Saving the planet from catastrophic climate change is humanitys biggest challenge. it may also represent the most spectacular investment opportunity of our lifetimes.

Solving the worlds hardest problems can often produce the highest rewards and venture capital investors are increasingly sniffing out opportunities in climate tech.

According to a recent report from pwc, early stage funding for climate tech companies has climbed from $418m in 2013 to $16.1bn last year, a faster rate of growth than investment into the faddish artificial intelligence sector.

In total, vc funds have invested $60bn into more than 1,200 climate tech start-ups over that time. the us accounts for $29bn of that sum, mostly in san francisco and boston, while china amounts to $20bn. in europe the figure is $7bn, with berlin emerging as the biggest investment hub.

Investors have backed all manner of green start-ups from battery storage to vertical farms to sharing economy platforms to biochar production to reducing methane emissions from cows backsides.

Chart showing the key findings for investment and overall funding levels in climate technology, in terms of the number of deals and investment, $billion, during 2013-2019.

The big question is whether any of these ideas, no matter how inspired, can significantly move the dial when it comes to a challenge as colossal as climate change.

Nat keohane, senior vice-president at the dc-based environmental defense fund, argues that climate tech is a key part of the puzzle but only if the rest of the environmental economy slots into place. the mass adoption of existing technologies, such as renewable energy and electric vehicles, can achieve up to 70 per cent of what needs to be done to reduce carbon emissions, he says. but to get all the way to net zero we are going to need additional innovation in hard industries, like manufacturing, construction, energy, agriculture and transport.

We are not going to solve climate change at the pace we need and the scale we need if we do not have improvements in tech, he says.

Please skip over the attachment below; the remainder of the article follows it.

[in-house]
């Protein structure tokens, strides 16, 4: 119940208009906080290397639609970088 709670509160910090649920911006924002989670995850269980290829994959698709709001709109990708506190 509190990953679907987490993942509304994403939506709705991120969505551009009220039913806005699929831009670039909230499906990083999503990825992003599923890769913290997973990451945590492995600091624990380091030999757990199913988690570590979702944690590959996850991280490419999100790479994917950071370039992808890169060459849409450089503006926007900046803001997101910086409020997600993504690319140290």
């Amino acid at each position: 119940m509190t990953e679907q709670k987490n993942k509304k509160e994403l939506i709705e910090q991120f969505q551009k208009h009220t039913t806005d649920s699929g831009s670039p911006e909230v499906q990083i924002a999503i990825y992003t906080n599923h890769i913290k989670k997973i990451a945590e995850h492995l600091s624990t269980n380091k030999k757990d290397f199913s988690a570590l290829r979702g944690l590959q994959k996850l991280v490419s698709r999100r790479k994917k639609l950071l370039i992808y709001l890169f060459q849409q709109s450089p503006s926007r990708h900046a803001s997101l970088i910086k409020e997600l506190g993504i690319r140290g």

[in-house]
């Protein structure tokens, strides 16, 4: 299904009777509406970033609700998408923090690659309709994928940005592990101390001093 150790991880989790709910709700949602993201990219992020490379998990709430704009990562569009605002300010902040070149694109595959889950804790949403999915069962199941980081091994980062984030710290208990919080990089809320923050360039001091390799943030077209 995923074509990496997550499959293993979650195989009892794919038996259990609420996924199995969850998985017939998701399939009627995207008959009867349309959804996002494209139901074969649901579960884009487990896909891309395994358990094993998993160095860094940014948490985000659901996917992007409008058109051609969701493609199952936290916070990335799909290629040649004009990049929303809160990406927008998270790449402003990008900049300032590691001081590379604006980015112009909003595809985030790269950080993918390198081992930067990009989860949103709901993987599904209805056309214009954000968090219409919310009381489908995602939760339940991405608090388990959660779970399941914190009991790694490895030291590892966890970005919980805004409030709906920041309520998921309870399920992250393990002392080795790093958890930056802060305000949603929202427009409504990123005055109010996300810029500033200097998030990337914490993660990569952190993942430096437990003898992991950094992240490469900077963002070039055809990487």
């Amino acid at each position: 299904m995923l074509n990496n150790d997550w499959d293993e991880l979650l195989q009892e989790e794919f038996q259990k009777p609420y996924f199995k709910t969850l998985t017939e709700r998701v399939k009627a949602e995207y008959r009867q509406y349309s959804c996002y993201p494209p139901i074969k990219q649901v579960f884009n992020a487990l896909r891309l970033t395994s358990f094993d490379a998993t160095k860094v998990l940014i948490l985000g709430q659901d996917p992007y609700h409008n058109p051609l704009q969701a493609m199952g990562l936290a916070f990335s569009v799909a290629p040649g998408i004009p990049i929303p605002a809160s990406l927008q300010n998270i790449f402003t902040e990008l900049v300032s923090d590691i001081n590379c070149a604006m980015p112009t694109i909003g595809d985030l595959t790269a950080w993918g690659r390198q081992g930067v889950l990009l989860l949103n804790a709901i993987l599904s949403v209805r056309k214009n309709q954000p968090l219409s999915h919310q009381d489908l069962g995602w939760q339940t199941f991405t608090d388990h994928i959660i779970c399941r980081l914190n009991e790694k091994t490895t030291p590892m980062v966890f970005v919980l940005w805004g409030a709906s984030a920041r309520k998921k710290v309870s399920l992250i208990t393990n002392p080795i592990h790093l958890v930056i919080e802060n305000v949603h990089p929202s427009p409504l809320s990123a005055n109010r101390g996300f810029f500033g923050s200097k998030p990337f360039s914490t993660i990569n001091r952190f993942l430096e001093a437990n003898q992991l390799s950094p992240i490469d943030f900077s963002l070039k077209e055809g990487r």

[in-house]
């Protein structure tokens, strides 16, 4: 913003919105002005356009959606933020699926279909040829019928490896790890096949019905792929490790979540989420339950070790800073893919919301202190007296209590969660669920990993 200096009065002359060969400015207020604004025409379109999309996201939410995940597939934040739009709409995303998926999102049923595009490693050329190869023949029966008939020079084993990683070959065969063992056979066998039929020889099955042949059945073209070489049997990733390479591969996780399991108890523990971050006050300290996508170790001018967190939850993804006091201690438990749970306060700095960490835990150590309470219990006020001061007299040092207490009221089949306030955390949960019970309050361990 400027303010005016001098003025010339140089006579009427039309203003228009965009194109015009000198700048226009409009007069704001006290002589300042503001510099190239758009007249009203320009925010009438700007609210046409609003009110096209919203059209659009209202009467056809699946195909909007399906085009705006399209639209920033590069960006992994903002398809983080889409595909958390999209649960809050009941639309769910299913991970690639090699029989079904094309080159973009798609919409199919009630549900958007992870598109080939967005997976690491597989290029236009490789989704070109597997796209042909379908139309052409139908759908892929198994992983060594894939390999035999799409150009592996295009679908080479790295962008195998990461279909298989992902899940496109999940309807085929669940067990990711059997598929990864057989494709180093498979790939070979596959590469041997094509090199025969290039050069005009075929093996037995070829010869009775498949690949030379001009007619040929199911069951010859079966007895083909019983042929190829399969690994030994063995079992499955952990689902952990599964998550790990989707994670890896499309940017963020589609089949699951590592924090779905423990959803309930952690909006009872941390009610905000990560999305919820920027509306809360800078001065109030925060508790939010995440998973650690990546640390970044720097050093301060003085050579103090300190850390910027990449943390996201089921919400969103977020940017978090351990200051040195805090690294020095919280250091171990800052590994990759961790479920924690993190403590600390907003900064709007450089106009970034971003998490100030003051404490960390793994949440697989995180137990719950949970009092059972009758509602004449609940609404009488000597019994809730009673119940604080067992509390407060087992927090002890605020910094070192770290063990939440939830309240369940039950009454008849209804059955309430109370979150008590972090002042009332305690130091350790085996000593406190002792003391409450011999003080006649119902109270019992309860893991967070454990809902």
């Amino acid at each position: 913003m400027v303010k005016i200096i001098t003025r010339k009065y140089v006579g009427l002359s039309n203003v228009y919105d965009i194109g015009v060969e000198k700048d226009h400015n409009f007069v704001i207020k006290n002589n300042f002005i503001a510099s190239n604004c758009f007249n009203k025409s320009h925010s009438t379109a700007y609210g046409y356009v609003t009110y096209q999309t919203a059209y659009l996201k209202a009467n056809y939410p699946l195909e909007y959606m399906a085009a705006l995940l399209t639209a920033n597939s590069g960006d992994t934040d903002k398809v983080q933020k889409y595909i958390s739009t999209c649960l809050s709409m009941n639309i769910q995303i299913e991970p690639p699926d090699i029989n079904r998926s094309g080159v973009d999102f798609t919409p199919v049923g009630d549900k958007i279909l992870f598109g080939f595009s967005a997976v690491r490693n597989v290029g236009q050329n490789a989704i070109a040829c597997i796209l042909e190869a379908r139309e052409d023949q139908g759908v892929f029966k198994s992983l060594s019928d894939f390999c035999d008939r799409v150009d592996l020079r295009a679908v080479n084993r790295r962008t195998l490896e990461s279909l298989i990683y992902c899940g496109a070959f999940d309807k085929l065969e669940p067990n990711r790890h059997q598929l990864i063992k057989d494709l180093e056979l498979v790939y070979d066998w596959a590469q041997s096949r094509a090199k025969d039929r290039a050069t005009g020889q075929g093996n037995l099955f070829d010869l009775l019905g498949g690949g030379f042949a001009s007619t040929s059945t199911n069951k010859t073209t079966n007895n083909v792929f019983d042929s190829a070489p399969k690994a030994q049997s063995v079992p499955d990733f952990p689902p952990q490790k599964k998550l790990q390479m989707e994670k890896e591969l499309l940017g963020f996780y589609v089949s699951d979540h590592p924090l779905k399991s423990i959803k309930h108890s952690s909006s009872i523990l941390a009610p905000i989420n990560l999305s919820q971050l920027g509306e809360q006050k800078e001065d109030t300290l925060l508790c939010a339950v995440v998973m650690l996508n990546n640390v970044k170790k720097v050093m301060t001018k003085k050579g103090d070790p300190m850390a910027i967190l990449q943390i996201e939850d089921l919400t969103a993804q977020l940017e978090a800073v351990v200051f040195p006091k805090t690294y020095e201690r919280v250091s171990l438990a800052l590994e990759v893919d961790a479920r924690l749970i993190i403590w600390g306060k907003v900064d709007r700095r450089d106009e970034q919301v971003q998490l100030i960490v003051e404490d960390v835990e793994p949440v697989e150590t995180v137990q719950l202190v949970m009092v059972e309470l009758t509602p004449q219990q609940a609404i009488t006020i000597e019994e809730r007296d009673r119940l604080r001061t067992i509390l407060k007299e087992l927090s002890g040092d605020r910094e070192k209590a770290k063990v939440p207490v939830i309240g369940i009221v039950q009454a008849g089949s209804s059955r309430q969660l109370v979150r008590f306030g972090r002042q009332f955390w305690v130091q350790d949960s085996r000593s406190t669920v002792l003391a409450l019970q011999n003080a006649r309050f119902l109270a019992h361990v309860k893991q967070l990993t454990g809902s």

Venture capitalists remember that the industry has been here before in the 2000s, when there was similar enthusiasm for so-called clean tech. but the failure of the us congress to pass the necessary enabling environmental legislation left many of them nursing big losses and a wariness of ever again making policy bets. climate tech only accounts for about 6 per cent of vcs investment portfolios today.

But the global policy framework has clarified following the paris climate agreement of 2015. last month, china pledged to cut its carbon dioxide emissions to almost zero by 2060, while the eu and the uk have targeted net zero carbon emissions by 2050. even though president donald trump has decided the us must exit the paris agreement, many us cities and states have adopted tough environmental policies regardless and mr trump may yet exit the white house.

Celine herweijer, innovation partner at pwc and co-author of the report, says governmental commitments on the environment have been matched by many investment institutions and global corporations, such as microsoft, ikea and bp. that provides additional demand for start-up innovation, further encouraging the rapid increase in vc investment. we expect that kind of exponential growth to continue. it needs to, ms herweijer says.

Many, if not most, of the climate tech start-ups popping up around the world are certain to crash. but venture capitalists are in the business of modelling such risks. the bigger challenge may be for them to extend their investment horizons to the 10 to 12 years needed for some of these ideas to pay off. there is a duration problem that we need to tackle, says azeem azhar, co-author of the report and founder of the exponential view newsletter.

One of the ironies of capitalism is that we will need more patient capital to deal with the most urgent of problems.